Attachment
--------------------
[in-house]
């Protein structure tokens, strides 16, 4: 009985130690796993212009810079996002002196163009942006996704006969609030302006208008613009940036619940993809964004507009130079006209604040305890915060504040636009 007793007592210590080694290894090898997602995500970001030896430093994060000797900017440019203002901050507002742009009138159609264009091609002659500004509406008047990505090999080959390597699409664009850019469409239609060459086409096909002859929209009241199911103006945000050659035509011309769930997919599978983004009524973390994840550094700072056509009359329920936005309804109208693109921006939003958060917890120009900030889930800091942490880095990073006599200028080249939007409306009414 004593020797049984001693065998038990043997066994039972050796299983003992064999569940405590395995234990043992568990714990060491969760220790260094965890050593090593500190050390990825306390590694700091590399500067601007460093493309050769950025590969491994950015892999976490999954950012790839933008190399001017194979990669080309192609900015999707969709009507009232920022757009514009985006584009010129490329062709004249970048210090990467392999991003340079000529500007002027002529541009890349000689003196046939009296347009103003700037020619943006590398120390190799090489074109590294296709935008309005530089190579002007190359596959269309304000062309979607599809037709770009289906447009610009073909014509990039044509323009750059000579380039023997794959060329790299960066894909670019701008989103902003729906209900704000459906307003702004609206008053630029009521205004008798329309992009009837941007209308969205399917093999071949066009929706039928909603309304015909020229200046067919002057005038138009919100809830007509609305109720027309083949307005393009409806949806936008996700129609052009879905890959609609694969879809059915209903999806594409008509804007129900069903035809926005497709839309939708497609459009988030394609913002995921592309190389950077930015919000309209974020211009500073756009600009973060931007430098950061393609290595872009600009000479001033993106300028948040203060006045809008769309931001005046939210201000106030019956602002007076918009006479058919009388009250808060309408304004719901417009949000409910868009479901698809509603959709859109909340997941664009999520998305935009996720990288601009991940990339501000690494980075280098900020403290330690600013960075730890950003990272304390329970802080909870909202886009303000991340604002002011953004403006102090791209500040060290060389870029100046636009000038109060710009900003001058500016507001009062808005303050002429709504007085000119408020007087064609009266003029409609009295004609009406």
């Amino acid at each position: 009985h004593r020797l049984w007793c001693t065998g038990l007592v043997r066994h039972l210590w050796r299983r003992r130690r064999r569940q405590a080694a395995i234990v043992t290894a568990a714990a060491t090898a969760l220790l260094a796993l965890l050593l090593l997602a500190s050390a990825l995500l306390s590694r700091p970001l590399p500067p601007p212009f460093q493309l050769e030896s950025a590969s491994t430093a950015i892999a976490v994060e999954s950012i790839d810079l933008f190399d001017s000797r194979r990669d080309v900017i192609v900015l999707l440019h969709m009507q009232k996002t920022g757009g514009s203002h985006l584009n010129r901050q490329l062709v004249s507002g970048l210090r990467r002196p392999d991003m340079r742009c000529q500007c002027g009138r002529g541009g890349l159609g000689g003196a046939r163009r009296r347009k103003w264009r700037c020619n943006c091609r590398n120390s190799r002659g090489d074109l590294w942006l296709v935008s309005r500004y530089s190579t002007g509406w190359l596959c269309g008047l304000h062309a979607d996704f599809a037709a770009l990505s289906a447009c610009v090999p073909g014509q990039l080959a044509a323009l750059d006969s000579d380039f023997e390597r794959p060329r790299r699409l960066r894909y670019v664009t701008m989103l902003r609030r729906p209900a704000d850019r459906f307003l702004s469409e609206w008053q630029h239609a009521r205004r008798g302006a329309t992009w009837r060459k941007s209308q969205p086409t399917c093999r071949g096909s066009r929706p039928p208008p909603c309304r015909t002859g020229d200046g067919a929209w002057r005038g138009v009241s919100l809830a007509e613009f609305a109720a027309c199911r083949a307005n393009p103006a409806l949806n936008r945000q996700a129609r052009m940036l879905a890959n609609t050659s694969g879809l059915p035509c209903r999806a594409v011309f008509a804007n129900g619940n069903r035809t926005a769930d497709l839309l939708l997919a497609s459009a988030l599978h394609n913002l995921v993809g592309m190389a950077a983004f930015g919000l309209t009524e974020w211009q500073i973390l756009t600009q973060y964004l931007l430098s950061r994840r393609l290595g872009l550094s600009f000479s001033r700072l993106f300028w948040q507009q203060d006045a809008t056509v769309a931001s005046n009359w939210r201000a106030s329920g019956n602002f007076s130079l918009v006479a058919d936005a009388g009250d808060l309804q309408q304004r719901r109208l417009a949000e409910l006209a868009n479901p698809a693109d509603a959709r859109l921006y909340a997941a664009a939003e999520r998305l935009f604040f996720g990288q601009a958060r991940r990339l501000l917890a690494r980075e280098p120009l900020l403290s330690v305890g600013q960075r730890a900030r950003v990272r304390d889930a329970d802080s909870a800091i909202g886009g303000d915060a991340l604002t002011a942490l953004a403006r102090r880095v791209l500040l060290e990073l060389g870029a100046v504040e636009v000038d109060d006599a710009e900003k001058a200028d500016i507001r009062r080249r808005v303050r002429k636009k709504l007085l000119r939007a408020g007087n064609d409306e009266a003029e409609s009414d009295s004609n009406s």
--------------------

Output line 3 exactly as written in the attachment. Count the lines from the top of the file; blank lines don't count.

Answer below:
């Amino acid at each position: 009985h004593r020797l049984w007793c001693t065998g038990l007592v043997r066994h039972l210590w050796r299983r003992r130690r064999r569940q405590a080694a395995i234990v043992t290894a568990a714990a060491t090898a969760l220790l260094a796993l965890l050593l090593l997602a500190s050390a990825l995500l306390s590694r700091p970001l590399p500067p601007p212009f460093q493309l050769e030896s950025a590969s491994t430093a950015i892999a976490v994060e999954s950012i790839d810079l933008f190399d001017s000797r194979r990669d080309v900017i192609v900015l999707l440019h969709m009507q009232k996002t920022g757009g514009s203002h985006l584009n010129r901050q490329l062709v004249s507002g970048l210090r990467r002196p392999d991003m340079r742009c000529q500007c002027g009138r002529g541009g890349l159609g000689g003196a046939r163009r009296r347009k103003w264009r700037c020619n943006c091609r590398n120390s190799r002659g090489d074109l590294w942006l296709v935008s309005r500004y530089s190579t002007g509406w190359l596959c269309g008047l304000h062309a979607d996704f599809a037709a770009l990505s289906a447009c610009v090999p073909g014509q990039l080959a044509a323009l750059d006969s000579d380039f023997e390597r794959p060329r790299r699409l960066r894909y670019v664009t701008m989103l902003r609030r729906p209900a704000d850019r459906f307003l702004s469409e609206w008053q630029h239609a009521r205004r008798g302006a329309t992009w009837r060459k941007s209308q969205p086409t399917c093999r071949g096909s066009r929706p039928p208008p909603c309304r015909t002859g020229d200046g067919a929209w002057r005038g138009v009241s919100l809830a007509e613009f609305a109720a027309c199911r083949a307005n393009p103006a409806l949806n936008r945000q996700a129609r052009m940036l879905a890959n609609t050659s694969g879809l059915p035509c209903r999806a594409v011309f008509a804007n129900g619940n069903r035809t926005a769930d497709l839309l939708l997919a497609s459009a988030l599978h394609n913002l995921v993809g592309m190389a950077a983004f930015g919000l309209t009524e974020w211009q500073i973390l756009t600009q973060y964004l931007l430098s950061r994840r393609l290595g872009l550094s600009f000479s001033r700072l993106f300028w948040q507009q203060d006045a809008t056509v769309a931001s005046n009359w939210r201000a106030s329920g019956n602002f007076s130079l918009v006479a058919d936005a009388g009250d808060l309804q309408q304004r719901r109208l417009a949000e409910l006209a868009n479901p698809a693109d509603a959709r859109l921006y909340a997941a664009a939003e999520r998305l935009f604040f996720g990288q601009a958060r991940r990339l501000l917890a690494r980075e280098p120009l900020l403290s330690v305890g600013q960075r730890a900030r950003v990272r304390d889930a329970d802080s909870a800091i909202g886009g303000d915060a991340l604002t002011a942490l953004a403006r102090r880095v791209l500040l060290e990073l060389g870029a100046v504040e636009v000038d109060d006599a710009e900003k001058a200028d500016i507001r009062r080249r808005v303050r002429k636009k709504l007085l000119r939007a408020g007087n064609d409306e009266a003029e409609s009414d009295s004609n009406s």